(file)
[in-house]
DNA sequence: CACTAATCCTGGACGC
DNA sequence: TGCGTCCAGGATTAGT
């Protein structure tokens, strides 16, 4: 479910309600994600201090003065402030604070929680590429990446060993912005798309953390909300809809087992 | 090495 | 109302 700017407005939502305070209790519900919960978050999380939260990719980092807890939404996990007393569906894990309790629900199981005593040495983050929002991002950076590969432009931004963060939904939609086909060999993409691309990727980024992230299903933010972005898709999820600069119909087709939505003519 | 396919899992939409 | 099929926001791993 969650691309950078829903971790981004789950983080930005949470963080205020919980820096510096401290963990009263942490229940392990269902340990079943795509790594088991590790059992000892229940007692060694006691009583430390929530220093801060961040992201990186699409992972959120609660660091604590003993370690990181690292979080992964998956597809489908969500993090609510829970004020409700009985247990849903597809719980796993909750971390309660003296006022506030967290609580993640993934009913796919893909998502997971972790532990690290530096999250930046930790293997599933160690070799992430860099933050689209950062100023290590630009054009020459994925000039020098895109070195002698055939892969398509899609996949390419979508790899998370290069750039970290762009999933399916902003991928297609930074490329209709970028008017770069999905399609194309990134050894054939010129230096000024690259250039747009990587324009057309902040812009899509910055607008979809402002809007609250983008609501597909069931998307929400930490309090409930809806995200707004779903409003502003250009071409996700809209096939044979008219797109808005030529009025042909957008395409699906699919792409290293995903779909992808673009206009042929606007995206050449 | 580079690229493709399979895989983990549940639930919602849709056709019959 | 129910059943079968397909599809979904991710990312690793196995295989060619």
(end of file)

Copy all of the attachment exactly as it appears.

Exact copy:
[in-house]
DNA sequence: CACTAATCCTGGACGC
DNA sequence: TGCGTCCAGGATTAGT
């Protein structure tokens, strides 16, 4: 479910309600994600201090003065402030604070929680590429990446060993912005798309953390909300809809087992 | 090495 | 109302 700017407005939502305070209790519900919960978050999380939260990719980092807890939404996990007393569906894990309790629900199981005593040495983050929002991002950076590969432009931004963060939904939609086909060999993409691309990727980024992230299903933010972005898709999820600069119909087709939505003519 | 396919899992939409 | 099929926001791993 969650691309950078829903971790981004789950983080930005949470963080205020919980820096510096401290963990009263942490229940392990269902340990079943795509790594088991590790059992000892229940007692060694006691009583430390929530220093801060961040992201990186699409992972959120609660660091604590003993370690990181690292979080992964998956597809489908969500993090609510829970004020409700009985247990849903597809719980796993909750971390309660003296006022506030967290609580993640993934009913796919893909998502997971972790532990690290530096999250930046930790293997599933160690070799992430860099933050689209950062100023290590630009054009020459994925000039020098895109070195002698055939892969398509899609996949390419979508790899998370290069750039970290762009999933399916902003991928297609930074490329209709970028008017770069999905399609194309990134050894054939010129230096000024690259250039747009990587324009057309902040812009899509910055607008979809402002809007609250983008609501597909069931998307929400930490309090409930809806995200707004779903409003502003250009071409996700809209096939044979008219797109808005030529009025042909957008395409699906699919792409290293995903779909992808673009206009042929606007995206050449 | 580079690229493709399979895989983990549940639930919602849709056709019959 | 129910059943079968397909599809979904991710990312690793196995295989060619």